This week, Seneca's village board voted to table an ordinance that would have re-zoned the small strip mall at 413-425 Main St. from a business to residential zoning for two weeks.
Keith Corwin, who has plans to construct a 7-unit apartment building with one and two-bedroom units, appeared before the Zoning Board of Appeals to request the zoning change.
During a public hearing on Wednesday, June 12, the board approved Corwin's request and forwarded it to the village board for approval.
Seneca property owner Brenda Maier expressed concerns she had for the planned 7-unit apartment building during this week's council meeting.
“The strip mall was built on the property line between us,” Maier said. “I'd like to know how many people will be living in this building, how will property clean-up be maintained and whether there will be background checks for the rental applicants.”
Maier also said she was concerned about a shed being possibly located near the fence.
“I don't want anything piled up against the fence,” she said. “I'm opposed to anything against my fence. I want to make clear that I'm not opposed to this building but I am concerned about the building's conditions and improvements.”
Corwin discussed his plans for the apartment building.
“Regarding Maier's fence concerns, we will not allow anything placed against the fence,” Corwin said. “We have a plan in place. We'll have a side lot for playing, grilling and things like that with some type of sitting area.”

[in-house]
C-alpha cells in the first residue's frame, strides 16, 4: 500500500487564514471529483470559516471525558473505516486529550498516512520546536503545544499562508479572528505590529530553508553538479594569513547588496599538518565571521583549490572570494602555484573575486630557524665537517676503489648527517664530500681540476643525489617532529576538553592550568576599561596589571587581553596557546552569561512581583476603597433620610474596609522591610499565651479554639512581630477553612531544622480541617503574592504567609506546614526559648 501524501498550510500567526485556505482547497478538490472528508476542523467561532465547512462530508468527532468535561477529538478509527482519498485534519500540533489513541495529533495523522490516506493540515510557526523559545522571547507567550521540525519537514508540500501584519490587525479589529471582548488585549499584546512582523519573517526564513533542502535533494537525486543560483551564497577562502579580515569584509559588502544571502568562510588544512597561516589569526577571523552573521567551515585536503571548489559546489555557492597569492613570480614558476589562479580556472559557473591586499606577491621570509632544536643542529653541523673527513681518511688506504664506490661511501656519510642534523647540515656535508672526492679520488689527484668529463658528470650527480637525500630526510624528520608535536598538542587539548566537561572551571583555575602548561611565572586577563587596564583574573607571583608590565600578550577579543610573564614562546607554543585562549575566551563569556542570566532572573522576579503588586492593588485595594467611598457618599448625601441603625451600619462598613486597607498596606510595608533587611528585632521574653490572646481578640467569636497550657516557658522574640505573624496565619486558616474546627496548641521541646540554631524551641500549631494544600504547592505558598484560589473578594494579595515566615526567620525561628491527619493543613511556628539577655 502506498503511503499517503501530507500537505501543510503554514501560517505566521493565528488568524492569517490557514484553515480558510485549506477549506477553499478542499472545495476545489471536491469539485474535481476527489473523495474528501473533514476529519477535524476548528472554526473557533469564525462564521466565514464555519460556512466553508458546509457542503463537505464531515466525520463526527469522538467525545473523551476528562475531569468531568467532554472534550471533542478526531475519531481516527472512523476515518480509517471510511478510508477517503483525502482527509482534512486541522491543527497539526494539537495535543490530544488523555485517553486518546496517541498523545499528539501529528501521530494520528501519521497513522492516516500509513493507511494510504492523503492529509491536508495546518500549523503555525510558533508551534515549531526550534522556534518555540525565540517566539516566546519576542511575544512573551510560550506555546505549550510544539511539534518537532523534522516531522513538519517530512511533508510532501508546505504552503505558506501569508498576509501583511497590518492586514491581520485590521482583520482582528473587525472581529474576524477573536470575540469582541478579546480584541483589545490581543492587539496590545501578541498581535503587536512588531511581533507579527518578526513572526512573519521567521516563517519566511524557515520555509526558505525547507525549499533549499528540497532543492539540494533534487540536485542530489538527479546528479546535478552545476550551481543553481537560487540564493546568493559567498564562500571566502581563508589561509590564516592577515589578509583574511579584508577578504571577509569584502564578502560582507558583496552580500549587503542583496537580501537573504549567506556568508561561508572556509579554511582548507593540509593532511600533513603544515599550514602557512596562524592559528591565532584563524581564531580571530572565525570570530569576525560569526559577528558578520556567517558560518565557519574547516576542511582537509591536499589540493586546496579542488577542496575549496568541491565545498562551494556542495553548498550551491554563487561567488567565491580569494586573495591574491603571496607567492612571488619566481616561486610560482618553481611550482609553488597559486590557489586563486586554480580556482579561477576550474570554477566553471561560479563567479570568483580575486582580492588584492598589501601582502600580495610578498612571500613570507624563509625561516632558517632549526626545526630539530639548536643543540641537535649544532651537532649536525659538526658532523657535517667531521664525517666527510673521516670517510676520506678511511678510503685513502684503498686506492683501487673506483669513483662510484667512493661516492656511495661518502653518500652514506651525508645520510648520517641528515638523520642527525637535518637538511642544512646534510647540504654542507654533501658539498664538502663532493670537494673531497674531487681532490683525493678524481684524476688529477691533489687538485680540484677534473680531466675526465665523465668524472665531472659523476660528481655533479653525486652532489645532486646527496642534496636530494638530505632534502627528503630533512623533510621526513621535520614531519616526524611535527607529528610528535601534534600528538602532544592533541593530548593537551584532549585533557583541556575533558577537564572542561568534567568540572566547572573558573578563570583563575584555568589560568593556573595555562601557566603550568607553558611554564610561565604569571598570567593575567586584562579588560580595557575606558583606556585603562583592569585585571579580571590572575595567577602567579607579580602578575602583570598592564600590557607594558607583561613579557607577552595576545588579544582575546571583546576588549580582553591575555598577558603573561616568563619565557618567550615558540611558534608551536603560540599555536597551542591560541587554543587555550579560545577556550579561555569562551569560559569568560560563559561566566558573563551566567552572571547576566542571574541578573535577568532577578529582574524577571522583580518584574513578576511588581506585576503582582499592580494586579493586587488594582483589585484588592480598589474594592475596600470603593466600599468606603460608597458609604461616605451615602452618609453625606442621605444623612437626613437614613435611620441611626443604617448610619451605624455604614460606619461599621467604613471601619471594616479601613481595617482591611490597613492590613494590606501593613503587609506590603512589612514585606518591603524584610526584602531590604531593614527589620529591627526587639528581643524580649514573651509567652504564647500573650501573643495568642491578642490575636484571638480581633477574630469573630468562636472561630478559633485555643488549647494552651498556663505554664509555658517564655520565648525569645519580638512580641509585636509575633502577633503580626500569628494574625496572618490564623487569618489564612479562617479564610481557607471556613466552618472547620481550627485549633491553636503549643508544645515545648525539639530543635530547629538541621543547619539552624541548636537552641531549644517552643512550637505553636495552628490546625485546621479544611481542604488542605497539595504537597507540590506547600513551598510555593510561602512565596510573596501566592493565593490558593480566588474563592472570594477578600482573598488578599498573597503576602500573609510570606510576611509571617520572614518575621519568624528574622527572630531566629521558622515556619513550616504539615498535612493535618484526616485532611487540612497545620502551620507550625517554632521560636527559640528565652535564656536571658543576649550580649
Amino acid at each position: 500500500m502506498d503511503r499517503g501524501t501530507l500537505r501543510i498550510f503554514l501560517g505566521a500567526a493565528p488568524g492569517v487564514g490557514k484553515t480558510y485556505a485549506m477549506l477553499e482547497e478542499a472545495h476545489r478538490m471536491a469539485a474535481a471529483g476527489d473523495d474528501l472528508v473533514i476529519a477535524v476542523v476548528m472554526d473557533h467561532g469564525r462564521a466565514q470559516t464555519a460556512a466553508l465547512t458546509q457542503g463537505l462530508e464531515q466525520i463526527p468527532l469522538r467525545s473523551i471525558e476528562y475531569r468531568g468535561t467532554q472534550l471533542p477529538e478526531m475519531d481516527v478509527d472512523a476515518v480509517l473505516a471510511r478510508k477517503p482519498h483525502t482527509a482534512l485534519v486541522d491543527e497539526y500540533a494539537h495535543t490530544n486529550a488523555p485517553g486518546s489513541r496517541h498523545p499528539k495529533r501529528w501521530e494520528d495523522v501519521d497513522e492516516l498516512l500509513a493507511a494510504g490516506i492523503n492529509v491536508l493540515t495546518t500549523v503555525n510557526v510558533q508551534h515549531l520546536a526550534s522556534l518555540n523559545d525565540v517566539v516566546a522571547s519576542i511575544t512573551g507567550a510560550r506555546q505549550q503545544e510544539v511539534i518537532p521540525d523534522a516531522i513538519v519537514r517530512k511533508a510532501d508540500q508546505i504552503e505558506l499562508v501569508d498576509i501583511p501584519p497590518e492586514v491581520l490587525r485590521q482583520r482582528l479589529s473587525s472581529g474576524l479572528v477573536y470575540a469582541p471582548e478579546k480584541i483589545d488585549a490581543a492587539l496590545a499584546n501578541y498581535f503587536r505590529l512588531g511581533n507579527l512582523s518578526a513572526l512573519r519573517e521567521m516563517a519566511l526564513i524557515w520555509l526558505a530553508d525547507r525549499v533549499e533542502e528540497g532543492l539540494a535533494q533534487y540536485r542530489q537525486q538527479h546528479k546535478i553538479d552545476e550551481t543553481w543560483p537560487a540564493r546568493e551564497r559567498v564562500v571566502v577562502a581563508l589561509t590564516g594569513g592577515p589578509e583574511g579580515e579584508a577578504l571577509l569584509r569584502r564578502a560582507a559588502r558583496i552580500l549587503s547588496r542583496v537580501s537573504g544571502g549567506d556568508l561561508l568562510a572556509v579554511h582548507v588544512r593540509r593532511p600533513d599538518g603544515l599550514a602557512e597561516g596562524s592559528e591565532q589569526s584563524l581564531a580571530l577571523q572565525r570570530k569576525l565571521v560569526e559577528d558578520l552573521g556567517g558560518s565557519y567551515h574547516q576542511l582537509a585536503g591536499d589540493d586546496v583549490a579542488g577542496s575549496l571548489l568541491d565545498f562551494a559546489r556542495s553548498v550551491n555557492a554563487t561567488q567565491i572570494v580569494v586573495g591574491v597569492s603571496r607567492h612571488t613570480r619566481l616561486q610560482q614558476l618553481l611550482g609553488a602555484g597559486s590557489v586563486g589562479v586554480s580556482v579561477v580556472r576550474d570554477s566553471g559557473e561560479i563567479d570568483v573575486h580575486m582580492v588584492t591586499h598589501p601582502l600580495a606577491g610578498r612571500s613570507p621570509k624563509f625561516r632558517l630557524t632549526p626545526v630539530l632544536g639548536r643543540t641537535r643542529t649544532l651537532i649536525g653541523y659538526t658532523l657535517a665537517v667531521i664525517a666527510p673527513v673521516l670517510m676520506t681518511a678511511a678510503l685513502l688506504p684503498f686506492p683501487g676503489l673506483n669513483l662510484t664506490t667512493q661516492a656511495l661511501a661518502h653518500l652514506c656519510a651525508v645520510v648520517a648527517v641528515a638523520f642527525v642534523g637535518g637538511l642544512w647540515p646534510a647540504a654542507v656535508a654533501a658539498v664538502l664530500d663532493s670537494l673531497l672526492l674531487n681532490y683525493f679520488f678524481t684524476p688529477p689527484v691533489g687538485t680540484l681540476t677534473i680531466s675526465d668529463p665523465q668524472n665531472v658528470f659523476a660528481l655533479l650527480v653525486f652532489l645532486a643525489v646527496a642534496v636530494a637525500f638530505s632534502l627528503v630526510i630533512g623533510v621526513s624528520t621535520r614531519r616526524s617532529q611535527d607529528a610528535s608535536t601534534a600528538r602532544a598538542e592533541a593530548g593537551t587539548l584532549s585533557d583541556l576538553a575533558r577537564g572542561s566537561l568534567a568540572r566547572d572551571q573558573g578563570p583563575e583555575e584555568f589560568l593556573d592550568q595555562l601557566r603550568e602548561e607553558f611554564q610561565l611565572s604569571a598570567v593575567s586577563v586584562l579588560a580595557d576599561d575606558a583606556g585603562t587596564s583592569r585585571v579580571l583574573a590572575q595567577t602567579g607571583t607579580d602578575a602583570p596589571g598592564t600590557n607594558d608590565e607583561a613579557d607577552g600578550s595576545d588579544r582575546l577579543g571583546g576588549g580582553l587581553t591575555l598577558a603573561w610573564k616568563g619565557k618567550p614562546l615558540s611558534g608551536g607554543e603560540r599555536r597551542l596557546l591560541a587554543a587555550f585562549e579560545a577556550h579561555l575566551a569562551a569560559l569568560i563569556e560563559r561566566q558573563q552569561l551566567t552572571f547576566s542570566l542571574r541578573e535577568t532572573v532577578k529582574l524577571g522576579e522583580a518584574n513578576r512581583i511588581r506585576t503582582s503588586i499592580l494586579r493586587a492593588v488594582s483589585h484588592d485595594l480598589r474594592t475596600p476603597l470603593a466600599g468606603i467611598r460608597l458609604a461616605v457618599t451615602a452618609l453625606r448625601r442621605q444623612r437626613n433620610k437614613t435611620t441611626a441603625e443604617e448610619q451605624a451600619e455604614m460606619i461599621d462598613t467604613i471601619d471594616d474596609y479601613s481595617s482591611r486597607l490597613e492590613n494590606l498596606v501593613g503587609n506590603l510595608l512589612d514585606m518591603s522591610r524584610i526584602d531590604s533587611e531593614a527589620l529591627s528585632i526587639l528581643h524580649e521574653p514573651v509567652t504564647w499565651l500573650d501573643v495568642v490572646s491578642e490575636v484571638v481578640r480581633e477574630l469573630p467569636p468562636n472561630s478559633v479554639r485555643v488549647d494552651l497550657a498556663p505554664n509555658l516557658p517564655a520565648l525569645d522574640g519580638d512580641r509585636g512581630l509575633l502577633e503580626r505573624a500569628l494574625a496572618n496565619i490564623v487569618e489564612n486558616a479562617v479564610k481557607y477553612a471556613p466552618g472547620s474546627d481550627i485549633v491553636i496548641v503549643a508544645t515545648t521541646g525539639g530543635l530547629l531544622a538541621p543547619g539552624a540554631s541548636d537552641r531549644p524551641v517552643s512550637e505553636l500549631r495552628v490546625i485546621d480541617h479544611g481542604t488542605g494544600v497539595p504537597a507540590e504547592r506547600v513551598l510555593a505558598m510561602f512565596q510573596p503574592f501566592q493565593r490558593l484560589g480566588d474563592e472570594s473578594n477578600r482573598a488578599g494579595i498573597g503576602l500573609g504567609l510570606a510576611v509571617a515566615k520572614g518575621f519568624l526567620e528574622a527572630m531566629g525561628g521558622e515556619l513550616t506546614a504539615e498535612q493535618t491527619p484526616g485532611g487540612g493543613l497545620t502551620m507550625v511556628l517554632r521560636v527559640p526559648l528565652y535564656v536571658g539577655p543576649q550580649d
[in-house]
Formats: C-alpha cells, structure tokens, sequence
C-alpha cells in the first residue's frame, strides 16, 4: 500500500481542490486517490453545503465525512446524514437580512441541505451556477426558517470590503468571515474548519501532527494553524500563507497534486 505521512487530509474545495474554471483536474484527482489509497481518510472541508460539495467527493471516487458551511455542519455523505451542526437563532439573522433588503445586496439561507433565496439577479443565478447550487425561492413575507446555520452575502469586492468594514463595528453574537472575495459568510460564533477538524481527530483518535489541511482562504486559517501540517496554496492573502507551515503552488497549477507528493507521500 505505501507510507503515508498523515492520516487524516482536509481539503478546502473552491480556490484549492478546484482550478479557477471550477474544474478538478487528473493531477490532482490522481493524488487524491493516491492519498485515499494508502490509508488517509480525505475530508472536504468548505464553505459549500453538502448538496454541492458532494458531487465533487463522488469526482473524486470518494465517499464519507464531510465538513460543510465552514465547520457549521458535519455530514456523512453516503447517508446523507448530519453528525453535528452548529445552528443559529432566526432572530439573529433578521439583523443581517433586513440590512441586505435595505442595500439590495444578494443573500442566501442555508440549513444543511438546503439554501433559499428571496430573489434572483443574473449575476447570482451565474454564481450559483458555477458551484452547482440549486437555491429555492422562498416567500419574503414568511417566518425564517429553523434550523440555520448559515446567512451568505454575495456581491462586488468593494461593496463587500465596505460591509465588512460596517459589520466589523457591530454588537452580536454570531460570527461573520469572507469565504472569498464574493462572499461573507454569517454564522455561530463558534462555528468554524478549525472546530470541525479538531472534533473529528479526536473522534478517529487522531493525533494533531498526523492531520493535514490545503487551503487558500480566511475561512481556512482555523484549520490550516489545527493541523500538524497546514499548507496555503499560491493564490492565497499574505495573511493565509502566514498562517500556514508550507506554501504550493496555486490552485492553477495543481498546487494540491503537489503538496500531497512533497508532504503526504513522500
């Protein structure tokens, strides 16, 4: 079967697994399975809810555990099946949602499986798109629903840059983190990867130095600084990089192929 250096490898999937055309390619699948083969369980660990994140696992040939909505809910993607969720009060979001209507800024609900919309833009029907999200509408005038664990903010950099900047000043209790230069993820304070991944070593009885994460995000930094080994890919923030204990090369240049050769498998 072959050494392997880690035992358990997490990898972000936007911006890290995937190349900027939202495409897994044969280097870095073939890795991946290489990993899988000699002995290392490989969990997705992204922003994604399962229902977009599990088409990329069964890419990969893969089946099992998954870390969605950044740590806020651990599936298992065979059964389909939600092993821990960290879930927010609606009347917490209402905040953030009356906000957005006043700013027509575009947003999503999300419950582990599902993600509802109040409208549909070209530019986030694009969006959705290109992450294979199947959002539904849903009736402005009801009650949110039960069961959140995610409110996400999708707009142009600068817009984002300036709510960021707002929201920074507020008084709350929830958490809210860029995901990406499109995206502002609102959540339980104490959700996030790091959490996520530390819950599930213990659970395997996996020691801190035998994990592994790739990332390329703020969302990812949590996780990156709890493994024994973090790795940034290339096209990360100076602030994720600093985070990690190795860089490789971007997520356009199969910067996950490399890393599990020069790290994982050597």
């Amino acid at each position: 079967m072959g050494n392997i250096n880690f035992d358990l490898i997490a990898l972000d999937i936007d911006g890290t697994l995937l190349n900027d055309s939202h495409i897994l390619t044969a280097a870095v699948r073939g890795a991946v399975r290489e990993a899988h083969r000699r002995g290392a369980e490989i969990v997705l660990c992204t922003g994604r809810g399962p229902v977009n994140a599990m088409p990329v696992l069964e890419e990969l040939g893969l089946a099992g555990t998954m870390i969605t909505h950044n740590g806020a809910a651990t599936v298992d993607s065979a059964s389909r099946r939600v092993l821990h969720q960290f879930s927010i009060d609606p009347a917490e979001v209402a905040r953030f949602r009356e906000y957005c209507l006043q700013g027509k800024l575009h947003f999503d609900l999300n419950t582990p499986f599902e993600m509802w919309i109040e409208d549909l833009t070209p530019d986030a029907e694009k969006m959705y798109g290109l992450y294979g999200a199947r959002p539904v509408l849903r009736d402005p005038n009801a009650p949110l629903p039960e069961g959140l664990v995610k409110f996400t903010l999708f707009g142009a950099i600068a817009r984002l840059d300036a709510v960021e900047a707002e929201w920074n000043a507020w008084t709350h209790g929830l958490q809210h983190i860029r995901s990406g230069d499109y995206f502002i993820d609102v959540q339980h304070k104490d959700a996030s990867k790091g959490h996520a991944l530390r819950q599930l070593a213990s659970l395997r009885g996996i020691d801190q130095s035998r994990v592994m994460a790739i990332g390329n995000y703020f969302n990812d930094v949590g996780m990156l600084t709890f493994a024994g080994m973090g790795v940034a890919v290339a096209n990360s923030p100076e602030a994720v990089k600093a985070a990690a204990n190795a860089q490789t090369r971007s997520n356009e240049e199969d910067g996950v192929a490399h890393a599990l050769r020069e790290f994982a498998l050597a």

Corwin noted there will be no Section 8 housing because there wasn't an interest or a need.
The Section 8 of the Housing Act of 1937 authorizes rental housing assistance payments to private landlords. The Housing Choice Voucher program pays a large portion of rents and utilities for low-income households.
Mayor Jeff Olson noted the village didn't want to have a gaming, massage parlor or a 24/7 laundromat on the property.
He said there is a need for apartment units in the area.
“And we no there is a need and high interest in finding apartment rentals in the Seneca area.” David Higgins, Public Health & Safety Commissioner asked Corwin about his rentals charges and how big the units would be.
“Each unit will be 600 sq. feet, (70 sq. ft. more than village required)” Corwin replied. “A one-bedroom will be a minimum of 300 sq. feet (double village requirements) with a monthly rent of anywhere from $650 to $700. Two bedrooms will be low to mid-500 sq. ft and go for $700 to $750 a month.”
Streets & Public Improvements Commissioner, John Lamb thought a better plan would be for five units with an 1,000 sq. footage.
Corwin said rents were high in Morris and with 1100 sq. ft. units, the rental charge would be in the range of $1000.
Higgins said he wanted time to talk with Tom Justice (Plan Commission) before making a decision.
Olson wanted to "make sure everyone concerned was on the same page."
The issue was tabled unti the Tuesday, July 16 council meeting.
“We want everyone concerned with our decision to be on the same page,” Olson said. “We'll table this issue until our next council meeting.”